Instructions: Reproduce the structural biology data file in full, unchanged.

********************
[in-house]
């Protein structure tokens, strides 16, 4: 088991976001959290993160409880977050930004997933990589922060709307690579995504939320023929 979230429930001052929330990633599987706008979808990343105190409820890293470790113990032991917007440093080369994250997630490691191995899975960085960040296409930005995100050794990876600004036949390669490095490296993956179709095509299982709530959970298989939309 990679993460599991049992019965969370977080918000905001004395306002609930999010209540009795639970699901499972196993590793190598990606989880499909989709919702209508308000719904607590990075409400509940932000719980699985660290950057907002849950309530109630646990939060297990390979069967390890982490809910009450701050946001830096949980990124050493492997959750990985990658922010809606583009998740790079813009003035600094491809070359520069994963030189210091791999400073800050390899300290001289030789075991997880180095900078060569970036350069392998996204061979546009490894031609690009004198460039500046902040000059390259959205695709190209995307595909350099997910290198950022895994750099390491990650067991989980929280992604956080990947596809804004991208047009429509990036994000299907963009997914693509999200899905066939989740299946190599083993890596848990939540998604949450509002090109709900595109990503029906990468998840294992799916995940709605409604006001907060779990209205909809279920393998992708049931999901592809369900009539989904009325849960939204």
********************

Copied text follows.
[in-house]
């Protein structure tokens, strides 16, 4: 088991976001959290993160409880977050930004997933990589922060709307690579995504939320023929 979230429930001052929330990633599987706008979808990343105190409820890293470790113990032991917007440093080369994250997630490691191995899975960085960040296409930005995100050794990876600004036949390669490095490296993956179709095509299982709530959970298989939309 990679993460599991049992019965969370977080918000905001004395306002609930999010209540009795639970699901499972196993590793190598990606989880499909989709919702209508308000719904607590990075409400509940932000719980699985660290950057907002849950309530109630646990939060297990390979069967390890982490809910009450701050946001830096949980990124050493492997959750990985990658922010809606583009998740790079813009003035600094491809070359520069994963030189210091791999400073800050390899300290001289030789075991997880180095900078060569970036350069392998996204061979546009490894031609690009004198460039500046902040000059390259959205695709190209995307595909350099997910290198950022895994750099390491990650067991989980929280992604956080990947596809804004991208047009429509990036994000299907963009997914693509999200899905066939989740299946190599083993890596848990939540998604949450509002090109709900595109990503029906990468998840294992799916995940709605409604006001907060779990209205909809279920393998992708049931999901592809369900009539989904009325849960939204």